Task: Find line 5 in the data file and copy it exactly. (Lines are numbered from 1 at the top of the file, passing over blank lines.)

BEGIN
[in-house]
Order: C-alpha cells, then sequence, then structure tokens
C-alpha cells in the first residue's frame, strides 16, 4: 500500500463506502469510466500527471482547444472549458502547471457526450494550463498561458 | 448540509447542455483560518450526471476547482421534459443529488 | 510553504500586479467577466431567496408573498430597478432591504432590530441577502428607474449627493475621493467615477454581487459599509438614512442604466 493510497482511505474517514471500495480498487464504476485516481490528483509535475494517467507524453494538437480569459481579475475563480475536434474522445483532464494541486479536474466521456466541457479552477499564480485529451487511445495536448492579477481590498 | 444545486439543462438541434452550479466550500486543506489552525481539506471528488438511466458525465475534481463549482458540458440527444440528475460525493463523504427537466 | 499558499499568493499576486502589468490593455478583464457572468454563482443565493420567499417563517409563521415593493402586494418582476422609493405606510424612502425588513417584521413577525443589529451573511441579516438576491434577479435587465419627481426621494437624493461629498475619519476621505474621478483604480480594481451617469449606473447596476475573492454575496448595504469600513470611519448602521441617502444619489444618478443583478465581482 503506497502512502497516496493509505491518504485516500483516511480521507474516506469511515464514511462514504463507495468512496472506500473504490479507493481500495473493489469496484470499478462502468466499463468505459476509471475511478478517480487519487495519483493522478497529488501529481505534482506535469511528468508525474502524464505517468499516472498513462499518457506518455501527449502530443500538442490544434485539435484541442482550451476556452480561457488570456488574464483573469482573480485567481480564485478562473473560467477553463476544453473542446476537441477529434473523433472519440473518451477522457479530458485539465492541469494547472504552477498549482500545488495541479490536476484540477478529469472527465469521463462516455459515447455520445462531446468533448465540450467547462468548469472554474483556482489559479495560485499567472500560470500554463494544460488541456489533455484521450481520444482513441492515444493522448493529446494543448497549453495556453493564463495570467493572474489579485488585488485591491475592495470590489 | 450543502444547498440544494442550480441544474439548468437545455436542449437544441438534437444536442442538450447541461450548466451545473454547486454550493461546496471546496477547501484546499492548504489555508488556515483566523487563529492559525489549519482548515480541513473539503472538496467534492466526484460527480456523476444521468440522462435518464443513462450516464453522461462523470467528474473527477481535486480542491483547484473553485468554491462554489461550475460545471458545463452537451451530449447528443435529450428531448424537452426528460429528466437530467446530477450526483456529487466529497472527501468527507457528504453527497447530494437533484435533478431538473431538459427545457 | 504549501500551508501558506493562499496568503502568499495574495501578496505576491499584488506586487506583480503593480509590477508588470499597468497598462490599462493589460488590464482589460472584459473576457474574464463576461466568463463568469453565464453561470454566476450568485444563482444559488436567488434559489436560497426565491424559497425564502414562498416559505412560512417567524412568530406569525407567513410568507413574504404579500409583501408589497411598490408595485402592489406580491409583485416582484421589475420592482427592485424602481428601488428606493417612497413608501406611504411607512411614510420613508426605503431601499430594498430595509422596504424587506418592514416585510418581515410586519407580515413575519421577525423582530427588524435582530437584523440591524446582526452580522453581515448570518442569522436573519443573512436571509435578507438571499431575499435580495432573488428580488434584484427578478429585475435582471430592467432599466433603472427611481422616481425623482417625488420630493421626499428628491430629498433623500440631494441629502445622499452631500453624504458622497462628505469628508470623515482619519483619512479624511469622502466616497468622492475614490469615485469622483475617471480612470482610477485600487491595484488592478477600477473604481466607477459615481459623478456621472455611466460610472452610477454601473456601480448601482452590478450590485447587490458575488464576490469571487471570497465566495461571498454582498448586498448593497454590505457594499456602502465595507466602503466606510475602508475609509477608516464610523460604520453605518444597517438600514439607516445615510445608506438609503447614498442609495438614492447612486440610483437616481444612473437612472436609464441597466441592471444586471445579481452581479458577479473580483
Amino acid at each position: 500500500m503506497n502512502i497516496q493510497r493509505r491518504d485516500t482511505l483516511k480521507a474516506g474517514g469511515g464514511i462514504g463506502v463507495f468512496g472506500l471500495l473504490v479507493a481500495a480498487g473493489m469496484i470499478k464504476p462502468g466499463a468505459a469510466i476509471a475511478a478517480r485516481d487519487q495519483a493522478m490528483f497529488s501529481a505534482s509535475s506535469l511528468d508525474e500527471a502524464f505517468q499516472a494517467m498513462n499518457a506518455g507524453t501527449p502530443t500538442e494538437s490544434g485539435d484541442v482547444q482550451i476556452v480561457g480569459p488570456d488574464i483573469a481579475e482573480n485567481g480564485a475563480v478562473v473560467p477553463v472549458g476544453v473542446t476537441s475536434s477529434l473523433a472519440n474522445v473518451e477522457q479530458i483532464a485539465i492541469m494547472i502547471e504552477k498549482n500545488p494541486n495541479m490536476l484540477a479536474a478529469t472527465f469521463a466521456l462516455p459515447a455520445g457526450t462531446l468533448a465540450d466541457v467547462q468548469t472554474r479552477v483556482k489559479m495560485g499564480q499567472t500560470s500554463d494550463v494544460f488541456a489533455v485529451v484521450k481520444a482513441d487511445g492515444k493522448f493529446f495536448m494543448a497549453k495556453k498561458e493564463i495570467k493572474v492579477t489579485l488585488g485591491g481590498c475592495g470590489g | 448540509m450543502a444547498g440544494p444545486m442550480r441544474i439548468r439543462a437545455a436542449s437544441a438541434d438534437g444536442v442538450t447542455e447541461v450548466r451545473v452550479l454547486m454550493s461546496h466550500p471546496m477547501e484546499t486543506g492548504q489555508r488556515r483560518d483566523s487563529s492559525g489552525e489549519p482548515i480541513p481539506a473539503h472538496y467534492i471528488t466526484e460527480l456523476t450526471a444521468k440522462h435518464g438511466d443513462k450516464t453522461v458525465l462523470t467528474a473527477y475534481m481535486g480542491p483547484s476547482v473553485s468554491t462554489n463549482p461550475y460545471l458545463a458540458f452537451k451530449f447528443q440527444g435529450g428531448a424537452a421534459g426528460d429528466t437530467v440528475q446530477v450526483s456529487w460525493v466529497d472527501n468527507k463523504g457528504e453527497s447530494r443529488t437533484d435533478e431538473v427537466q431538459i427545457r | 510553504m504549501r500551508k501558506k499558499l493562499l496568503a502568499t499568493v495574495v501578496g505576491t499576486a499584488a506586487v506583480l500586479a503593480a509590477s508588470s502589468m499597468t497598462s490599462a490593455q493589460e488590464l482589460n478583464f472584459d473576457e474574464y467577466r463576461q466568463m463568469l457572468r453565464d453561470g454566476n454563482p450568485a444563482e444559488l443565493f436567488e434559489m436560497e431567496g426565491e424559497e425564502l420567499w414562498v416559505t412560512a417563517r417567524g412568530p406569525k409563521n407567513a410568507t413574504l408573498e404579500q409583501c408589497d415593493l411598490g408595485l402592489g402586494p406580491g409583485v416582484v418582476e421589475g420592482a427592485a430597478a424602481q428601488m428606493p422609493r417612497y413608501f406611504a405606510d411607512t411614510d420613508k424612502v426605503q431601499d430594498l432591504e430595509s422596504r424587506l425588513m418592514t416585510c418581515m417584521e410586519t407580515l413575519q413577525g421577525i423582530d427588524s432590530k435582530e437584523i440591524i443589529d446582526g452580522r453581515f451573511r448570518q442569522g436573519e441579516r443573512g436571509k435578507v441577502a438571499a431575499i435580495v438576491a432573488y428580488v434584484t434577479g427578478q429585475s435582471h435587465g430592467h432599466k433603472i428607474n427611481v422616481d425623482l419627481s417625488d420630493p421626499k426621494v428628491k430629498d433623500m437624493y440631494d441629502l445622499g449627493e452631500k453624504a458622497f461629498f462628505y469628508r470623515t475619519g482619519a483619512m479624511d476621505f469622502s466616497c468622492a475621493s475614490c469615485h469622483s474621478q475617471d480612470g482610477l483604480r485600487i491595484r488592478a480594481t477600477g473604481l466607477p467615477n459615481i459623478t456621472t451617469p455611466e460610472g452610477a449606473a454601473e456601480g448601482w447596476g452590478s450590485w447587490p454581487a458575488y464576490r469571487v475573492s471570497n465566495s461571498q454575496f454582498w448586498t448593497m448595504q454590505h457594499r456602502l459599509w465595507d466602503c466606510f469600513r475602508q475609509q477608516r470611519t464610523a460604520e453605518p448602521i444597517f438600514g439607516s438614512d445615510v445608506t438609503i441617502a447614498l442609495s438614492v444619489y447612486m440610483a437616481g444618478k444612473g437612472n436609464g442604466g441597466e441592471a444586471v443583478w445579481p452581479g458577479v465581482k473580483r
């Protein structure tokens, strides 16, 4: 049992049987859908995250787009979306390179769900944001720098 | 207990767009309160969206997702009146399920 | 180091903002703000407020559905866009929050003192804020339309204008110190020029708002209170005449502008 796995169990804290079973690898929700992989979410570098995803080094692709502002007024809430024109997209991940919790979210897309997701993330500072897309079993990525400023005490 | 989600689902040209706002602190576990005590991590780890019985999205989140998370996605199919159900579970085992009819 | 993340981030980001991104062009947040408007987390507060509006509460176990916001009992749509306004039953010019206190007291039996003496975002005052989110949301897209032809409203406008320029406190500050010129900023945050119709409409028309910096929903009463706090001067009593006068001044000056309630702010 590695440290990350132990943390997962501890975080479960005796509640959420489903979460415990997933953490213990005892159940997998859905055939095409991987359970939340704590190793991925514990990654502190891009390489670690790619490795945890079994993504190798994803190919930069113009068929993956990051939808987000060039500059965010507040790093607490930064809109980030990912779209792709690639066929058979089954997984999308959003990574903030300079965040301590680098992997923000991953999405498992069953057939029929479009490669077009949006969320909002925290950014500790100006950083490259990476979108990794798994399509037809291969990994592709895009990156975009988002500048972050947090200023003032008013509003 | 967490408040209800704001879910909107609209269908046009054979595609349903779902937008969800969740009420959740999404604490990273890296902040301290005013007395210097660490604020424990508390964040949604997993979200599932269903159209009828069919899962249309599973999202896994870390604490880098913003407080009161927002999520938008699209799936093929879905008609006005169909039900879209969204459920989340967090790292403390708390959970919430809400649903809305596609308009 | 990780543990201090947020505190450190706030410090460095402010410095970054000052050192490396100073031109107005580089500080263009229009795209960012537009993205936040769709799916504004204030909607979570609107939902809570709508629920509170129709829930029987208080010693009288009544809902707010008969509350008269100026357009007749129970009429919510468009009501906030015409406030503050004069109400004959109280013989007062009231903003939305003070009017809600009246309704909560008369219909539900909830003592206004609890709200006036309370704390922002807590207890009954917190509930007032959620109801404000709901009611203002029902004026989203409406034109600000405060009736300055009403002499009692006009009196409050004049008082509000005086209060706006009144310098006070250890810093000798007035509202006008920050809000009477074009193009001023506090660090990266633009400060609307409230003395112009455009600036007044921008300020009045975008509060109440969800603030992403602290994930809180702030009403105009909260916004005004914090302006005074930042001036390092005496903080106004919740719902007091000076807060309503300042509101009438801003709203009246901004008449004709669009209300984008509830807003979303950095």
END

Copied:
């Protein structure tokens, strides 16, 4: 049992049987859908995250787009979306390179769900944001720098 | 207990767009309160969206997702009146399920 | 180091903002703000407020559905866009929050003192804020339309204008110190020029708002209170005449502008 796995169990804290079973690898929700992989979410570098995803080094692709502002007024809430024109997209991940919790979210897309997701993330500072897309079993990525400023005490 | 989600689902040209706002602190576990005590991590780890019985999205989140998370996605199919159900579970085992009819 | 993340981030980001991104062009947040408007987390507060509006509460176990916001009992749509306004039953010019206190007291039996003496975002005052989110949301897209032809409203406008320029406190500050010129900023945050119709409409028309910096929903009463706090001067009593006068001044000056309630702010 590695440290990350132990943390997962501890975080479960005796509640959420489903979460415990997933953490213990005892159940997998859905055939095409991987359970939340704590190793991925514990990654502190891009390489670690790619490795945890079994993504190798994803190919930069113009068929993956990051939808987000060039500059965010507040790093607490930064809109980030990912779209792709690639066929058979089954997984999308959003990574903030300079965040301590680098992997923000991953999405498992069953057939029929479009490669077009949006969320909002925290950014500790100006950083490259990476979108990794798994399509037809291969990994592709895009990156975009988002500048972050947090200023003032008013509003 | 967490408040209800704001879910909107609209269908046009054979595609349903779902937008969800969740009420959740999404604490990273890296902040301290005013007395210097660490604020424990508390964040949604997993979200599932269903159209009828069919899962249309599973999202896994870390604490880098913003407080009161927002999520938008699209799936093929879905008609006005169909039900879209969204459920989340967090790292403390708390959970919430809400649903809305596609308009 | 990780543990201090947020505190450190706030410090460095402010410095970054000052050192490396100073031109107005580089500080263009229009795209960012537009993205936040769709799916504004204030909607979570609107939902809570709508629920509170129709829930029987208080010693009288009544809902707010008969509350008269100026357009007749129970009429919510468009009501906030015409406030503050004069109400004959109280013989007062009231903003939305003070009017809600009246309704909560008369219909539900909830003592206004609890709200006036309370704390922002807590207890009954917190509930007032959620109801404000709901009611203002029902004026989203409406034109600000405060009736300055009403002499009692006009009196409050004049008082509000005086209060706006009144310098006070250890810093000798007035509202006008920050809000009477074009193009001023506090660090990266633009400060609307409230003395112009455009600036007044921008300020009045975008509060109440969800603030992403602290994930809180702030009403105009909260916004005004914090302006005074930042001036390092005496903080106004919740719902007091000076807060309503300042509101009438801003709203009246901004008449004709669009209300984008509830807003979303950095």